nagano typhoon 1

This past week marked the 19th typhoon of the season. Hitting Japan very soon after typhoon No. 18, Vongfong–which translates as “wasp” in Cantonese–battered the islands of Japan with incredibly heavy rains and strong winds.

While much of Japan suffered under the powerful force of nature, one prefecture remained virtually untouched, even while all of its neighbors took a beating. Find out why after the jump.

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Take a look at the picture, red means “warning” but what is that curious safe looking section surrounded by all the red? Why, that’s trusty old Nagano! For the second year in a row, Nagano has dodged these swirling masses of weather. The above tweet was about a typhoon in 2013 with the one below in 2014. What is possibly keeping the prefecture from harm? Is it as one Twitter user has speculated, “an AT Field produced by the hearts of all of those living there?”

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More likely though, it’s due to the geography of the region. The mountain range that lies to the south of Nagano provides a huge barrier that prevents storm systems from moving into the prefecture. The same mountains that give the region so much snow in the winter, gives them such wonderful fall weather, free of those dangerous typhoons.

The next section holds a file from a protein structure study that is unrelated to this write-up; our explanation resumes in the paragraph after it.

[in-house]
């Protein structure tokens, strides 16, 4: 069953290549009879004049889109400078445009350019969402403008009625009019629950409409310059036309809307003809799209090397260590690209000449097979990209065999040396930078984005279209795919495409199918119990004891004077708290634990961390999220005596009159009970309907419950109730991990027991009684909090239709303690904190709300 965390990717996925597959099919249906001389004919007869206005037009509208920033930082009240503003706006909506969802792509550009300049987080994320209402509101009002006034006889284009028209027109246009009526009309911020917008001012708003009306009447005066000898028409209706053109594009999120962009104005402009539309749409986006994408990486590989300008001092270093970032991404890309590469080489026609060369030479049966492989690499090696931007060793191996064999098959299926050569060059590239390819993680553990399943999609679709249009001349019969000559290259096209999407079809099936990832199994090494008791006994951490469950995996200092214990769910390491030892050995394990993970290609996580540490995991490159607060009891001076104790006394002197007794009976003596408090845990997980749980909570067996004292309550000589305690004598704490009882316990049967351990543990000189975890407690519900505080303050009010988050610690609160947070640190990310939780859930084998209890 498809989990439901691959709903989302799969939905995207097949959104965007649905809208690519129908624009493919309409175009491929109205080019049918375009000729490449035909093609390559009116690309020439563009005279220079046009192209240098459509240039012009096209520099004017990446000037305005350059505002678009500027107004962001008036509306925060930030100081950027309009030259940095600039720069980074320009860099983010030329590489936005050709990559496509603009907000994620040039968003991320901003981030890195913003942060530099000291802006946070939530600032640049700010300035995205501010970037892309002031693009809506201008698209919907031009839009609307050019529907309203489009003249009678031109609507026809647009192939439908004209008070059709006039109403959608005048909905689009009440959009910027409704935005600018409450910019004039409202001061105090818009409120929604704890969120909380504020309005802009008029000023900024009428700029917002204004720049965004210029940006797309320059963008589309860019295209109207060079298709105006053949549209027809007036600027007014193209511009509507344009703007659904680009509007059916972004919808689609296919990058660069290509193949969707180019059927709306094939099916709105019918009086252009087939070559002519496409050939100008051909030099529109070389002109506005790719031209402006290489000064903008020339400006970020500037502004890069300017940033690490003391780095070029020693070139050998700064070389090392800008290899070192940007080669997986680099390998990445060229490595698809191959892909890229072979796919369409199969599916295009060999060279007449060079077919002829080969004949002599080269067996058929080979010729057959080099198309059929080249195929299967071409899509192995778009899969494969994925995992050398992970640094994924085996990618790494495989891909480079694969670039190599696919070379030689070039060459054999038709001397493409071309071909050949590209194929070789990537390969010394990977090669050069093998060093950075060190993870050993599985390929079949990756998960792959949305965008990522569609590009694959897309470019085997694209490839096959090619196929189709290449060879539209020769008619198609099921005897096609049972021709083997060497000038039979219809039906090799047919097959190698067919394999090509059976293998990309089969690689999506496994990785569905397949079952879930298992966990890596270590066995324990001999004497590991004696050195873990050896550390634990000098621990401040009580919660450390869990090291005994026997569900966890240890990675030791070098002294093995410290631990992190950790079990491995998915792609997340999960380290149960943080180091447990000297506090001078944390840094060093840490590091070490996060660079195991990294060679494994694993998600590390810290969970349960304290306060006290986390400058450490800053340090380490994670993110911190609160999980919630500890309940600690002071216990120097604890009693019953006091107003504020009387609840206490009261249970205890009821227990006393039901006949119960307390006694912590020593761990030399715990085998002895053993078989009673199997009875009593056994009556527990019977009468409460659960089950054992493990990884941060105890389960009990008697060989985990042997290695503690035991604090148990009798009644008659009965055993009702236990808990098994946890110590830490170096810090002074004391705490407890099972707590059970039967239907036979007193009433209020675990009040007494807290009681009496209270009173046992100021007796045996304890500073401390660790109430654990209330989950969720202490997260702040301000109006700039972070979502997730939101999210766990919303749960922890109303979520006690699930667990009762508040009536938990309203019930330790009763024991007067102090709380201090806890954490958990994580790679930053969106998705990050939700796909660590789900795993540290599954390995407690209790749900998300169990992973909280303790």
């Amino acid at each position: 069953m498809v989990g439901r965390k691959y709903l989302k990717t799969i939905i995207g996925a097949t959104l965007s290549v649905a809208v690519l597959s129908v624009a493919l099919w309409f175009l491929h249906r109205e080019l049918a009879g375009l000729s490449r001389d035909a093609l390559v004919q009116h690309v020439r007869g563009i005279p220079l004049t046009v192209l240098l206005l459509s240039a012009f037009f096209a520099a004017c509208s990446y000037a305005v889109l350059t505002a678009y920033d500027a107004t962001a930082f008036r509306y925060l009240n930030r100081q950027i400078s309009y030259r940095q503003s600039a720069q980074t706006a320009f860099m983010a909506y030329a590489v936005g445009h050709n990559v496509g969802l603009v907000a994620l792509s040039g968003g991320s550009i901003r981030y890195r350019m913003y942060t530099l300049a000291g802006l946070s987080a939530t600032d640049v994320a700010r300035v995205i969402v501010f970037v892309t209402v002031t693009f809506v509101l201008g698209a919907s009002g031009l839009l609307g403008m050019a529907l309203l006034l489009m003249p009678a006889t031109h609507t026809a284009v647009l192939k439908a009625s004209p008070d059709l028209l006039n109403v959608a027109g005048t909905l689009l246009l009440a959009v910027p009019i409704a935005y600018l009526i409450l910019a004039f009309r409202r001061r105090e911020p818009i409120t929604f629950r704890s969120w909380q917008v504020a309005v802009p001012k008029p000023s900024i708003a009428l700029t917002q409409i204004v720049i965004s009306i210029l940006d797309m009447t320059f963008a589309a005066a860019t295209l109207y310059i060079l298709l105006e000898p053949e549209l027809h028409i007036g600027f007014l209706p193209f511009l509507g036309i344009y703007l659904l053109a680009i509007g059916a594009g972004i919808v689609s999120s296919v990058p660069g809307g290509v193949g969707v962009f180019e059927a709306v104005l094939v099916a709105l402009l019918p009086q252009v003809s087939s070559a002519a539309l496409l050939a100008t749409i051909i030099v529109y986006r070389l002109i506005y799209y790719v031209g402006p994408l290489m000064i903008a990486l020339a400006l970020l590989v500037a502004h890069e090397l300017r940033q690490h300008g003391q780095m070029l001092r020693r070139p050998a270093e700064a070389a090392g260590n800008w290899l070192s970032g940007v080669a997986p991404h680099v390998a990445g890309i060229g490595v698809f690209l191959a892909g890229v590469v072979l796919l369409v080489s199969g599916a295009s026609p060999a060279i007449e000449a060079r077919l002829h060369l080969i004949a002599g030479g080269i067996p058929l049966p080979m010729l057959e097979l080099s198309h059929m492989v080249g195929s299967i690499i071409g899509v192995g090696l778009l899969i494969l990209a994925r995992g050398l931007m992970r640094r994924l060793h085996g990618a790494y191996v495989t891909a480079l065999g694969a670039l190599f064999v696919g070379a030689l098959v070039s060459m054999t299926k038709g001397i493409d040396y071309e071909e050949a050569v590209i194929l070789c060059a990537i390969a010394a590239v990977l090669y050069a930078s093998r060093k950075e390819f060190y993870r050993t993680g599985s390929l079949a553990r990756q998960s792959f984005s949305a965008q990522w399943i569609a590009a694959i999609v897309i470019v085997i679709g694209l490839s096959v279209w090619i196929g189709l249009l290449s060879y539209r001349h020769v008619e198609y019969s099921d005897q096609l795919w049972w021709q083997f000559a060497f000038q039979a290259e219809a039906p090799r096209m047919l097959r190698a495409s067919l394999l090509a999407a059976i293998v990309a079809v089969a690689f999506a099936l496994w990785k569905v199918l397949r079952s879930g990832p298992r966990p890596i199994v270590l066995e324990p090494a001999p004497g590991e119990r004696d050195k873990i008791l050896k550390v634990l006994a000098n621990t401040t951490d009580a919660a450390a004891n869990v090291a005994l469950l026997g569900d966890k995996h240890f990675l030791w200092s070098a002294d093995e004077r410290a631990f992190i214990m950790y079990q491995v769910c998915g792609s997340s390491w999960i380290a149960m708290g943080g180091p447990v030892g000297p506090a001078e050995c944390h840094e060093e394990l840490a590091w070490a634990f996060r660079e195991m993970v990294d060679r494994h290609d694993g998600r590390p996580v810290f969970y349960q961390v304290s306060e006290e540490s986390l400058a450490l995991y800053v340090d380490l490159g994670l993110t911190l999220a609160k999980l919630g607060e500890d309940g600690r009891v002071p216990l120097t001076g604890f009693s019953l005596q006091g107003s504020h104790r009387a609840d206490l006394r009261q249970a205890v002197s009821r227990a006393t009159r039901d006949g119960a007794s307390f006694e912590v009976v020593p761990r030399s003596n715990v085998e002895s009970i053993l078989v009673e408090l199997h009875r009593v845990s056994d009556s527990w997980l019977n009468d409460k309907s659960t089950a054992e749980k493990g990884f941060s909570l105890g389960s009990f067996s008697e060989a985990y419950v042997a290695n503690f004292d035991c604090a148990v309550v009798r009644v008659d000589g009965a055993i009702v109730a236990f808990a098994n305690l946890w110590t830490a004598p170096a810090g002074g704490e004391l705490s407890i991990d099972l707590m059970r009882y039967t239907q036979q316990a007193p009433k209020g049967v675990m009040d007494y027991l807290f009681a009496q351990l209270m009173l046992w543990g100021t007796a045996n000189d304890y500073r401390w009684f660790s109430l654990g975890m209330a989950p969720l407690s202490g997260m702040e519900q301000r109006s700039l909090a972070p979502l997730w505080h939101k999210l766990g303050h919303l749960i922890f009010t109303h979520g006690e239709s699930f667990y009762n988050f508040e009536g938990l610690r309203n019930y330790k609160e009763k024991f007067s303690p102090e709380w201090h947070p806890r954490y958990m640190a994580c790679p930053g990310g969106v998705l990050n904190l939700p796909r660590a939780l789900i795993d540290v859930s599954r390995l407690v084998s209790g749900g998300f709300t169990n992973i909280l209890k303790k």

While the rest of the country has likely had at least two typhoon days (no school, early closing for jobs to catch trains), the citizens of Nagano have had to endure normal lives in their serene valley. They will likely get some snow days in the winter to catch up with everyone else, as the light fluffy stuff seems to be attracted to that happy valley.

Source: attrip
Images: Flickr (NASA Goddard Space Flight Center)